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Will electronic health records reduce medical malpractice?

More and more hospitals and clinics are turning to electronic health records as a way to retain patient health history and information. Will these records help keep patients safe and prevent medical malpractice in Michigan?

A recent article in the American Medical News discussed how doctors felt about these devices. Their opinions shed light on the benefits and drawbacks for patients.

Positives of electronic health records

Documentation: First, doctors noted that the EHRs allow them to thoroughly document exams, including providing a complete record of those exams. Thorough documentation means better medical care and, hopefully, fewer medical errors.

Easier to retrieve data: EHRs also make it simpler for physicians to access information. Gone are the days of long paper trails and the inaccuracies that arise from them. Instead, a doctor can use a simple query to find information. According to one doctor, this is "huge ... from a patient safety standpoint." Doctors can now see what other providers have done for a patient and act quickly on that knowledge.

Negatives of electronic health records

Data can be difficult to find: While it is possible to query information using EHRs, it may also be more difficult for doctors to find one piece of information than with paper charts. This is because today's doctors have been trained to use the paper charts and know what pages contain what information. With the vast amount of information provided on an EHR, it may take longer for doctors to find the exact piece of information they need.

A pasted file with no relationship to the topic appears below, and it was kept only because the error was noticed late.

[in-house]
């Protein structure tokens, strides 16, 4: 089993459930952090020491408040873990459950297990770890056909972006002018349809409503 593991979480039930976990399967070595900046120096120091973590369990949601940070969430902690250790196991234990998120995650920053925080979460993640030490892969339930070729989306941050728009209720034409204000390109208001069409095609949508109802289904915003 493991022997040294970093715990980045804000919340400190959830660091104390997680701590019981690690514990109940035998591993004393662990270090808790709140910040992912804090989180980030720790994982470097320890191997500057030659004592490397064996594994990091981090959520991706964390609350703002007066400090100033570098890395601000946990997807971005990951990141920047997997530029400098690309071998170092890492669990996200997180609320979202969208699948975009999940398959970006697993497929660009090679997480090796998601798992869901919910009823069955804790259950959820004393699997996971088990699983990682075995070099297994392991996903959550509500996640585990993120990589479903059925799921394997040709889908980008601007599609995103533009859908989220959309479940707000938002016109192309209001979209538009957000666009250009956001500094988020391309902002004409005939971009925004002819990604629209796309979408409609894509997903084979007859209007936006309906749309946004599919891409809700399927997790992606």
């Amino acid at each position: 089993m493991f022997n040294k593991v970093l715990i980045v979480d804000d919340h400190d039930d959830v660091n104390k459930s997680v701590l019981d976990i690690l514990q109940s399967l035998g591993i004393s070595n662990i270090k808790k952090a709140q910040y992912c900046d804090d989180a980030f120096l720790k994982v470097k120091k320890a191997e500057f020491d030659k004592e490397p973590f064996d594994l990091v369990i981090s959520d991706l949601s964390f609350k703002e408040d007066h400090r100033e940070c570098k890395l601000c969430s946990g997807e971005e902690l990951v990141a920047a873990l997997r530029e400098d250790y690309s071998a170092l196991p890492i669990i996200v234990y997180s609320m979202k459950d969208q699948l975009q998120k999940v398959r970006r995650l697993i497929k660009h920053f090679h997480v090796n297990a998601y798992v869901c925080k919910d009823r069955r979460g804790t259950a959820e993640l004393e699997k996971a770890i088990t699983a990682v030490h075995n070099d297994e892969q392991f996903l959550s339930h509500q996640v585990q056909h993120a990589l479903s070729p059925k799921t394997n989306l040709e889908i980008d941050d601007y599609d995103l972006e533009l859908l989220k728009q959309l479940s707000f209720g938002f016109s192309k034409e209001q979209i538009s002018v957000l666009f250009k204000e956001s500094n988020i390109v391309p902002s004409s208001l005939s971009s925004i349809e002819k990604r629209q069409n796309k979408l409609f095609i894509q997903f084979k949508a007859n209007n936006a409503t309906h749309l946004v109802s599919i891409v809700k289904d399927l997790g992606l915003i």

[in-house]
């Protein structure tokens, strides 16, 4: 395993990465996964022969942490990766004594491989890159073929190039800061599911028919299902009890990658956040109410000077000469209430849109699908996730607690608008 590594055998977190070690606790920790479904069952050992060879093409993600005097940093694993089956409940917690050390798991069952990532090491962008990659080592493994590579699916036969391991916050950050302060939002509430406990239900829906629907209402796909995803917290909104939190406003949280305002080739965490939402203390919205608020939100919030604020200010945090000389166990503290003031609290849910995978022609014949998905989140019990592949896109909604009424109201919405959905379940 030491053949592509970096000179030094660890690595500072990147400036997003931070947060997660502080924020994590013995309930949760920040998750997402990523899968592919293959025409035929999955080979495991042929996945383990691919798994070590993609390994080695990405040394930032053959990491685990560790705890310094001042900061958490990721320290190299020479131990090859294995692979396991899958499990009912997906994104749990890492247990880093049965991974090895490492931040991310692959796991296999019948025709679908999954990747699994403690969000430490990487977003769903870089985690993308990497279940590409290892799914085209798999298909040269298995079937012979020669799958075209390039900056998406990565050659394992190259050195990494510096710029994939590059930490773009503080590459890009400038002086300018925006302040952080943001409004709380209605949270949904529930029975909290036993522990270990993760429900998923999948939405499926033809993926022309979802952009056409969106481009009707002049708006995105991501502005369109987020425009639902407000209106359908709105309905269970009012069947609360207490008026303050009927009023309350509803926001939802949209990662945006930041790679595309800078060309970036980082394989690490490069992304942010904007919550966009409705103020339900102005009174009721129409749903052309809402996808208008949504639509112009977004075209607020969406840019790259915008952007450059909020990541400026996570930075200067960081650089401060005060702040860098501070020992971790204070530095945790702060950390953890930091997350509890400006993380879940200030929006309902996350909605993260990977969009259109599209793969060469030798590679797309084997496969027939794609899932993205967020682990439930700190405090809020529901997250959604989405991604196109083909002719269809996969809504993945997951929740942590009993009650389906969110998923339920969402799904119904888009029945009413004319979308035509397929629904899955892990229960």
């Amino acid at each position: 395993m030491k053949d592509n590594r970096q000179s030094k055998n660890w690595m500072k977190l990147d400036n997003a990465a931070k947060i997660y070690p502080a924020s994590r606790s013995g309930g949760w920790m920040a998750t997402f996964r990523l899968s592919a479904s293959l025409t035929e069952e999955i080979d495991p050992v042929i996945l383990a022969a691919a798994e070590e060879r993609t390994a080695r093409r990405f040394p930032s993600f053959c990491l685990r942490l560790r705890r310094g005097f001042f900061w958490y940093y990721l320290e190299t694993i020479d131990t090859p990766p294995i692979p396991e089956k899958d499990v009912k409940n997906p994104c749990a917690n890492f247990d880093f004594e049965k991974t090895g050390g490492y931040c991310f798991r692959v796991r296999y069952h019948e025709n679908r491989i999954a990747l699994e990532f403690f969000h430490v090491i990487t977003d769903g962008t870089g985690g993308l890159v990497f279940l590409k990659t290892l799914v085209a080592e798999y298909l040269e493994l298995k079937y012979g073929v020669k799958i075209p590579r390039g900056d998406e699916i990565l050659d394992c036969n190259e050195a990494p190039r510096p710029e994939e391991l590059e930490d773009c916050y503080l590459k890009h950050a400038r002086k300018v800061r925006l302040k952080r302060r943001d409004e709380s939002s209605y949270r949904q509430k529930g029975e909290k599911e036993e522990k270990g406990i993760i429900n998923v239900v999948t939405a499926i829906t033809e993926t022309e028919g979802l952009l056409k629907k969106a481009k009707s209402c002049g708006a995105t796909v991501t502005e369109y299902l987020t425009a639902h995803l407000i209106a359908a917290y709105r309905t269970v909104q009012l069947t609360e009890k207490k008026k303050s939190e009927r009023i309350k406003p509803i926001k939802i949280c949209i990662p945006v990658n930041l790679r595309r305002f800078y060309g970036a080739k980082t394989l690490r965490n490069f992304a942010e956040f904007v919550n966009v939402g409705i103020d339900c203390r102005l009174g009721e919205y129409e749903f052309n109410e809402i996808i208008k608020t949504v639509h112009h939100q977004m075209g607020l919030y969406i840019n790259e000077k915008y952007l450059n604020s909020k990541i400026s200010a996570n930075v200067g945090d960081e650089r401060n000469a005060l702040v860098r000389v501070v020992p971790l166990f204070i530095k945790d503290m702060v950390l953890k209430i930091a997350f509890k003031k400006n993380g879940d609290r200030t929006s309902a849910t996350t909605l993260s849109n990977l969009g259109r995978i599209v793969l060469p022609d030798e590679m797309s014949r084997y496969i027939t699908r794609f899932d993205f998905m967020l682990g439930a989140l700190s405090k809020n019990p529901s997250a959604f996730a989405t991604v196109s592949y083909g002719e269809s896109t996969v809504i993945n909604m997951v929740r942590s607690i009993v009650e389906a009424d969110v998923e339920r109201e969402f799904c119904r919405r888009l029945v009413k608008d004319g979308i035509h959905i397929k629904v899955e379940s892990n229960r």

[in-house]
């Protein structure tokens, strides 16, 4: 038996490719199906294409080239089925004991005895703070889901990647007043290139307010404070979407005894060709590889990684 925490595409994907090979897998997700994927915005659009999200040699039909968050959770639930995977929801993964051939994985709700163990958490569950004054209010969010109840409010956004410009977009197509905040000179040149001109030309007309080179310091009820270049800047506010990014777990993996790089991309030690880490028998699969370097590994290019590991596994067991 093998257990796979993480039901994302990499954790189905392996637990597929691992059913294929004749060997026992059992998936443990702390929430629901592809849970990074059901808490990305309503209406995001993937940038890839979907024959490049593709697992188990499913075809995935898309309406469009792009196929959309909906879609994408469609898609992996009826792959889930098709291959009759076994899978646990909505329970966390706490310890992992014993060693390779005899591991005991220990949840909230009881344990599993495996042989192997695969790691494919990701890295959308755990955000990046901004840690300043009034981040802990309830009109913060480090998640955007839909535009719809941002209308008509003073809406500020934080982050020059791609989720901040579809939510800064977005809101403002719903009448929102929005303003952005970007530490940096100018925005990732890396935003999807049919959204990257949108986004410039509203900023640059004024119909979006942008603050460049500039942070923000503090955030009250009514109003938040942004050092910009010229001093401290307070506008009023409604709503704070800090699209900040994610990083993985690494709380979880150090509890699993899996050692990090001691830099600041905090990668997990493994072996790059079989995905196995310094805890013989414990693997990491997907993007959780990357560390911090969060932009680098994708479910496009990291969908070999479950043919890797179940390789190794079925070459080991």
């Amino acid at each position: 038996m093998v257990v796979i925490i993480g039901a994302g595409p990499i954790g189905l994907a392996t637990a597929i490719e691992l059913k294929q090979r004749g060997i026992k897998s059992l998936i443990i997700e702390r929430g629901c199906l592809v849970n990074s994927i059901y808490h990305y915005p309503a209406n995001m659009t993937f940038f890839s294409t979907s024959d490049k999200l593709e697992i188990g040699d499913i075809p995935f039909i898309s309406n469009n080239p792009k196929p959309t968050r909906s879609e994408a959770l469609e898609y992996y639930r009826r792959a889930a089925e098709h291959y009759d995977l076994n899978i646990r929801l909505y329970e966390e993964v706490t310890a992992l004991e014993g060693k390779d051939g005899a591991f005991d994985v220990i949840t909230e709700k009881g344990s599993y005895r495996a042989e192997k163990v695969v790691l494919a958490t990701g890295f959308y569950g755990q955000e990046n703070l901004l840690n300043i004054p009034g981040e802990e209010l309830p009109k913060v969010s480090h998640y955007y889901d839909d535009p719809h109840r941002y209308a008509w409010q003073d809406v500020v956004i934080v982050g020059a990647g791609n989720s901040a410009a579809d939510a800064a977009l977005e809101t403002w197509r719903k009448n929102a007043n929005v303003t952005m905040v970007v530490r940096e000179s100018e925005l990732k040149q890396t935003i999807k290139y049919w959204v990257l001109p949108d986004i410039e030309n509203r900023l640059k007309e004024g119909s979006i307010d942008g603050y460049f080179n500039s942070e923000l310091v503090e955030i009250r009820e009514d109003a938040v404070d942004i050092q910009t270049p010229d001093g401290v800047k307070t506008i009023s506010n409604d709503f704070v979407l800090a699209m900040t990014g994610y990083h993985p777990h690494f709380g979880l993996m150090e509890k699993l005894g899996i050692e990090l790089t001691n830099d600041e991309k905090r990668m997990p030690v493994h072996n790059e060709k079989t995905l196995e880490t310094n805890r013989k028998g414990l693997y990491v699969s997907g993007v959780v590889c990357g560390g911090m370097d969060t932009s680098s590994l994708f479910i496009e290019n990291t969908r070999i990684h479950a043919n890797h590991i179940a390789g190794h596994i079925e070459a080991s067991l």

Changes in physician-patient relationship: Many doctors type information into an EHR while speaking with patients, which gives the exam room the feel of an interview instead of a conversation between doctors and patients. This may have a negative impact on doctor-patient communication, which can lead to medical errors.

Whether or not EHRs will reduce medical malpractice has yet to be seen. Relying on computers can be difficult, especially if the computer system malfunctions during a vital time. However, having all of the information on a patient available via the touch of a few keyboard buttons may prevent medical errors such as medication errors, surgical errors and misdiagnosis.

Source: American Medical News, "Doctors' love-hate relationship with EHRs," Pamela Lewis Dolan, May 7, 2012.

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